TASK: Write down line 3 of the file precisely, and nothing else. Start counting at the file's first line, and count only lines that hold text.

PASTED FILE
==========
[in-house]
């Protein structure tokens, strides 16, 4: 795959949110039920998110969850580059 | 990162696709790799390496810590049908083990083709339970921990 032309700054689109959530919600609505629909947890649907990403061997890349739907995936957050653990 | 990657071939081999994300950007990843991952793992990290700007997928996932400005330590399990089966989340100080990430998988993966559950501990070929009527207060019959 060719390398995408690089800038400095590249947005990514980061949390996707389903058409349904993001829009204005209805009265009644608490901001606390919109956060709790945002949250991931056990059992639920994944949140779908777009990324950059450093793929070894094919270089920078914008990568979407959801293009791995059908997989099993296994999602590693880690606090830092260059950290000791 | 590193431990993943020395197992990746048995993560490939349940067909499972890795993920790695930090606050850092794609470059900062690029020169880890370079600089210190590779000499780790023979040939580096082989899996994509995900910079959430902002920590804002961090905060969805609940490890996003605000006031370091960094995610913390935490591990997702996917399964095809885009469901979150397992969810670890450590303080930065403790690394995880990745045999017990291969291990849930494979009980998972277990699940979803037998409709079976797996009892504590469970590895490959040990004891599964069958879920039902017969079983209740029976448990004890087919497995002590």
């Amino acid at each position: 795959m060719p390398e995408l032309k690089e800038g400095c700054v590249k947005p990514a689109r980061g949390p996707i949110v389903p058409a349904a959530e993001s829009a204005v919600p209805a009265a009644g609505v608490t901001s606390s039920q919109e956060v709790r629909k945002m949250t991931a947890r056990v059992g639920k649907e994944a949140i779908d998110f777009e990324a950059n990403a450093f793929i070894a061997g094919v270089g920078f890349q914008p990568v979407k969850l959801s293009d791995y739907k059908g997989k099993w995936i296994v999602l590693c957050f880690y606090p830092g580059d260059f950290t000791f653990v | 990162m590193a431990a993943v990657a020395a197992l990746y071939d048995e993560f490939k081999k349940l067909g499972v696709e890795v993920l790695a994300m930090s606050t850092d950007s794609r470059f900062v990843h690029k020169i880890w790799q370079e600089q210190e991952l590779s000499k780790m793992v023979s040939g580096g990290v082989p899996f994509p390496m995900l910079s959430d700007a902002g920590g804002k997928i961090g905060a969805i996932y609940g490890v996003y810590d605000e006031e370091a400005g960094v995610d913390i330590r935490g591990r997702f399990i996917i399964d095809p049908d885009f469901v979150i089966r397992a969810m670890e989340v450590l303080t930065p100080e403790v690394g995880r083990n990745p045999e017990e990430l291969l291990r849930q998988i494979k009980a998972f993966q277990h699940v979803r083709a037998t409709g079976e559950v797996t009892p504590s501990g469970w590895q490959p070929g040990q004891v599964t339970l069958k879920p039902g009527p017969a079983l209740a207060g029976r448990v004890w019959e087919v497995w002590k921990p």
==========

């Amino acid at each position: 795959m060719p390398e995408l032309k690089e800038g400095c700054v590249k947005p990514a689109r980061g949390p996707i949110v389903p058409a349904a959530e993001s829009a204005v919600p209805a009265a009644g609505v608490t901001s606390s039920q919109e956060v709790r629909k945002m949250t991931a947890r056990v059992g639920k649907e994944a949140i779908d998110f777009e990324a950059n990403a450093f793929i070894a061997g094919v270089g920078f890349q914008p990568v979407k969850l959801s293009d791995y739907k059908g997989k099993w995936i296994v999602l590693c957050f880690y606090p830092g580059d260059f950290t000791f653990v | 990162m590193a431990a993943v990657a020395a197992l990746y071939d048995e993560f490939k081999k349940l067909g499972v696709e890795v993920l790695a994300m930090s606050t850092d950007s794609r470059f900062v990843h690029k020169i880890w790799q370079e600089q210190e991952l590779s000499k780790m793992v023979s040939g580096g990290v082989p899996f994509p390496m995900l910079s959430d700007a902002g920590g804002k997928i961090g905060a969805i996932y609940g490890v996003y810590d605000e006031e370091a400005g960094v995610d913390i330590r935490g591990r997702f399990i996917i399964d095809p049908d885009f469901v979150i089966r397992a969810m670890e989340v450590l303080t930065p100080e403790v690394g995880r083990n990745p045999e017990e990430l291969l291990r849930q998988i494979k009980a998972f993966q277990h699940v979803r083709a037998t409709g079976e559950v797996t009892p504590s501990g469970w590895q490959p070929g040990q004891v599964t339970l069958k879920p039902g009527p017969a079983l209740a207060g029976r448990v004890w019959e087919v497995w002590k921990p």